Customers who give cash tips are angels too pure for this sinful world
It’s pouring down with rain, bitterly cold, and I’ve already cycled 20 miles tonight. I hand over your Katsu curry, you see my gaze linger for a second too long on your food. I’m tired, starving and ready to go home. You dig into your pocket, pull out a fiver and place it in my freezing cold hands. You’ve made my night, thank you order no. 3764, whatever your real name is, thank you.
You can tell restaurant chefs kind of despise you
The kitchen hasn’t gotten any bigger since they started doing Deliveroo, but their number of orders have doubled. Go figure.
You're basically being paid to exercise, which you will never stop banging on about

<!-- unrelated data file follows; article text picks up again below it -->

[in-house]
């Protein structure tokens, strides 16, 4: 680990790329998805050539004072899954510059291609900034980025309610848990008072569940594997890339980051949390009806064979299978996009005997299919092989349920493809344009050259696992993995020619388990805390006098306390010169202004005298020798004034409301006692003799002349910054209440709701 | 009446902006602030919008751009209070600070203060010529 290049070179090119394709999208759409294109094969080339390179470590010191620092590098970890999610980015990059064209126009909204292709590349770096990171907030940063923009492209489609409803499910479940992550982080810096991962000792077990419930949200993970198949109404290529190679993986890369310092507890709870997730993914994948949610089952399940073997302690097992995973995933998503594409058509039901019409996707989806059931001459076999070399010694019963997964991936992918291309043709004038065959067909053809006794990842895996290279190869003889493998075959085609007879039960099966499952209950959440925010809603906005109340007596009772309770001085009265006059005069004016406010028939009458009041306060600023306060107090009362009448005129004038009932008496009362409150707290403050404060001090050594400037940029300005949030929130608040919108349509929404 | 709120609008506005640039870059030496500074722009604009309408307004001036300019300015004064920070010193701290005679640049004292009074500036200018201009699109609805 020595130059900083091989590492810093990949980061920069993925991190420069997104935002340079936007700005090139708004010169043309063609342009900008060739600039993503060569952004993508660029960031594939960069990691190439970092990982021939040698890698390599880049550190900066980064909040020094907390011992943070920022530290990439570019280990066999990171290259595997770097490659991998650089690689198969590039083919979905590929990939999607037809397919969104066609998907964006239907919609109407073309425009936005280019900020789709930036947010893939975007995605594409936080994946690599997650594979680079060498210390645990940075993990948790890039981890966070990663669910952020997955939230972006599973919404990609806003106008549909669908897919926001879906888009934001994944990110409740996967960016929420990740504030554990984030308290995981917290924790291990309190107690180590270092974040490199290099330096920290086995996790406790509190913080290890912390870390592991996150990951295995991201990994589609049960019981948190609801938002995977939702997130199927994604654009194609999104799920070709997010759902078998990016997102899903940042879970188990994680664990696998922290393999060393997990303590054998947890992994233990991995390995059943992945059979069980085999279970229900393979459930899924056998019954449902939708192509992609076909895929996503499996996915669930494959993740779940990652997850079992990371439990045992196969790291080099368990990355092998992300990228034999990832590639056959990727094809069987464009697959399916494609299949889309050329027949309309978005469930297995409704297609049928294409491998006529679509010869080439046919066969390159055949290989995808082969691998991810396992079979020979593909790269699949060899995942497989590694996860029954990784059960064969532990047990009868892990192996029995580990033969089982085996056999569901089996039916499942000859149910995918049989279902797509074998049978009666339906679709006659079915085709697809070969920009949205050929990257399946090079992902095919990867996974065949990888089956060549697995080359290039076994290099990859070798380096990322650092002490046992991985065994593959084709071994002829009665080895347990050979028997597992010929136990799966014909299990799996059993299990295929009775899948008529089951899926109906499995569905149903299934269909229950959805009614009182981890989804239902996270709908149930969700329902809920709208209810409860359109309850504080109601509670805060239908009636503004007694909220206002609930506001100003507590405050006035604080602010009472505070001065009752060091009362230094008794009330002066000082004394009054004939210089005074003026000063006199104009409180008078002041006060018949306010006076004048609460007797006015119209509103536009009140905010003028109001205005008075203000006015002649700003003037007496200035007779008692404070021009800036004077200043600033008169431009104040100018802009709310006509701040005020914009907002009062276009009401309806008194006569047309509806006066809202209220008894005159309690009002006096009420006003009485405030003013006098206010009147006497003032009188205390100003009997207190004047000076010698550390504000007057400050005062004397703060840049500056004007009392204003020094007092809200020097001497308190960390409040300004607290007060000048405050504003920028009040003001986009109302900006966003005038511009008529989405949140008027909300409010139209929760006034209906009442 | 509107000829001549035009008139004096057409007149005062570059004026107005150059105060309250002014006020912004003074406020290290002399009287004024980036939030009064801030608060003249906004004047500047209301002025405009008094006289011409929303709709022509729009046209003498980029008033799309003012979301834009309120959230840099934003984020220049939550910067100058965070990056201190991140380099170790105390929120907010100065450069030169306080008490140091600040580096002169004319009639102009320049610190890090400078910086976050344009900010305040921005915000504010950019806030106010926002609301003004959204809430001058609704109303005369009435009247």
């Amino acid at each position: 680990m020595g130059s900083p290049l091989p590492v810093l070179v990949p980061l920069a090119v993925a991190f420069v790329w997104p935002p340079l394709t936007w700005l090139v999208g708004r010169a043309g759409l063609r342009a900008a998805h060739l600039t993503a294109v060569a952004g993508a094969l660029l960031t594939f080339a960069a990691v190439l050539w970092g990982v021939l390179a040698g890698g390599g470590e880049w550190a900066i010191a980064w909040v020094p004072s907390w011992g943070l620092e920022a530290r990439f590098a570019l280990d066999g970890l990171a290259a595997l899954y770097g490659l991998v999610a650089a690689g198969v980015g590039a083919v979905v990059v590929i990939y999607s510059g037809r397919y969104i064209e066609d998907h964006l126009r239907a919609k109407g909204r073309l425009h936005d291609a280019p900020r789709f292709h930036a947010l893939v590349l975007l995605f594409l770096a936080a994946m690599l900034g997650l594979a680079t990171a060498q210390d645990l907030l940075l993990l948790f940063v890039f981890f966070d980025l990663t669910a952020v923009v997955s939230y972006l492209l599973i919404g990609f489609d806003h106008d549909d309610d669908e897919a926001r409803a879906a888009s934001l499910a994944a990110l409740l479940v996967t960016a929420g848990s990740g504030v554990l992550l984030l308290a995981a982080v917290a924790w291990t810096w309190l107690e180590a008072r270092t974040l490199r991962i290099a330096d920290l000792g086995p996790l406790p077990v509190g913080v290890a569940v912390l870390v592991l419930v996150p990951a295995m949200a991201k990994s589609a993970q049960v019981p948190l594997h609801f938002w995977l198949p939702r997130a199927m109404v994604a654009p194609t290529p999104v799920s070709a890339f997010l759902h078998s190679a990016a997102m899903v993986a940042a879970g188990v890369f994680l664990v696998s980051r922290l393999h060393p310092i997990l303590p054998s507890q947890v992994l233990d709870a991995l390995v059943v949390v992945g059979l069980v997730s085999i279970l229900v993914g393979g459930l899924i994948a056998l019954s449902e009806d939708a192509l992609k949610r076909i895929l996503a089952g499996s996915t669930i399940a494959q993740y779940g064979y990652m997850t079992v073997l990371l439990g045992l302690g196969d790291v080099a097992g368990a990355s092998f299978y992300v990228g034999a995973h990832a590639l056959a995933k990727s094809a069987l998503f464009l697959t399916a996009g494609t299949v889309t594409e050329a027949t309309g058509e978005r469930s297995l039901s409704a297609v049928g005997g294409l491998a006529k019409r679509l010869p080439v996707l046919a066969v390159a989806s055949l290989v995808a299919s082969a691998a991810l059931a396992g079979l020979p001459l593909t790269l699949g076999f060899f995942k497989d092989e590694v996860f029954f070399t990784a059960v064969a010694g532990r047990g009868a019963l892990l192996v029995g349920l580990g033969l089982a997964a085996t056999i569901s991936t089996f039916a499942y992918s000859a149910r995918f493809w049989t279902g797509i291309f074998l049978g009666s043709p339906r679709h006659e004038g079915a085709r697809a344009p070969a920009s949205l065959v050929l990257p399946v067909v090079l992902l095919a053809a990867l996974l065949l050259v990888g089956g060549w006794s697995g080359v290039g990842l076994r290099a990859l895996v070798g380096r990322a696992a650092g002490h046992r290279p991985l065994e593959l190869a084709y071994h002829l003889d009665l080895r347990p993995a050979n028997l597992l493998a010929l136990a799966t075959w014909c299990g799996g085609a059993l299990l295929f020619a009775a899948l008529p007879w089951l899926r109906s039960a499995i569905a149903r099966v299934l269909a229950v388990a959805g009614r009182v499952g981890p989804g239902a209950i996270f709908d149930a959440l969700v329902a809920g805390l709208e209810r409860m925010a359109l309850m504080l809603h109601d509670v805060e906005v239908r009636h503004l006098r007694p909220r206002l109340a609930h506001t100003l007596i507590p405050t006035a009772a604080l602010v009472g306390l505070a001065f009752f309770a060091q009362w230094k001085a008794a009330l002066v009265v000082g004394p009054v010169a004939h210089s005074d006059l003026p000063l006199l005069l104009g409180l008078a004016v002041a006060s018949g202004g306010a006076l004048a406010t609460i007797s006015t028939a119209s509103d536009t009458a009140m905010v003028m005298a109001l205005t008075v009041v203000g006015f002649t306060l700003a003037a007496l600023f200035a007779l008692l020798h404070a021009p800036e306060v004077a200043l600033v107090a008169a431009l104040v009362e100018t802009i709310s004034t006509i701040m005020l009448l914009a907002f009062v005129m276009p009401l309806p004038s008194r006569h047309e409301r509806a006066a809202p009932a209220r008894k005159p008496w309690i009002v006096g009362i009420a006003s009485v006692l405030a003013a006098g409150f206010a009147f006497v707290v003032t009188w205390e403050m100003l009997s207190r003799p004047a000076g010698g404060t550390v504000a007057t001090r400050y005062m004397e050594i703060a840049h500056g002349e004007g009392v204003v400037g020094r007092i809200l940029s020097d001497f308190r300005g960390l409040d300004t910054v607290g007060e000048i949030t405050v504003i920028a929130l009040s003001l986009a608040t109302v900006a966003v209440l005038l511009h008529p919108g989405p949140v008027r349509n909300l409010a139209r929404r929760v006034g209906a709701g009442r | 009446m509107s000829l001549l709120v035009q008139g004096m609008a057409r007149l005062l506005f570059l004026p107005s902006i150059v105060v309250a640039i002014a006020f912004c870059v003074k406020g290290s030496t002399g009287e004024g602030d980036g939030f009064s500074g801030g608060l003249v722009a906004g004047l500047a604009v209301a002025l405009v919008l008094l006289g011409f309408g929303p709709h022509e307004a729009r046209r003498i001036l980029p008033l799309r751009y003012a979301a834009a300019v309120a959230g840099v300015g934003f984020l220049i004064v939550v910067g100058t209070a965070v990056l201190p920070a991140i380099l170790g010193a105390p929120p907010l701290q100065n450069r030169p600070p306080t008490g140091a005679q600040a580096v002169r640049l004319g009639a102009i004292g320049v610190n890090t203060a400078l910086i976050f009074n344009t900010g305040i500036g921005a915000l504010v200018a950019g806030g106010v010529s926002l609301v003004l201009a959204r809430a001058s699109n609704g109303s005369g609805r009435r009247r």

You’ll tell anyone who will listen “It’s so great, I get paid to get fitter!” and you will never get tired of telling anyone who will listen. Ever.
As much as you hate that one monster of a hill in your town, your legs will thank you for it
If you're the type of person who likes to look good, being a Deliveroo rider will sort your physique right out, especially your legs. Every time an order pops up and the route is over the one massive hill on the way out of town, you'll immediately hate the customer, but your perfectly sculpted calves will thank you for it later.
Whatever you do, please don't order dough balls from Pizza Express as they will probably not survive the journey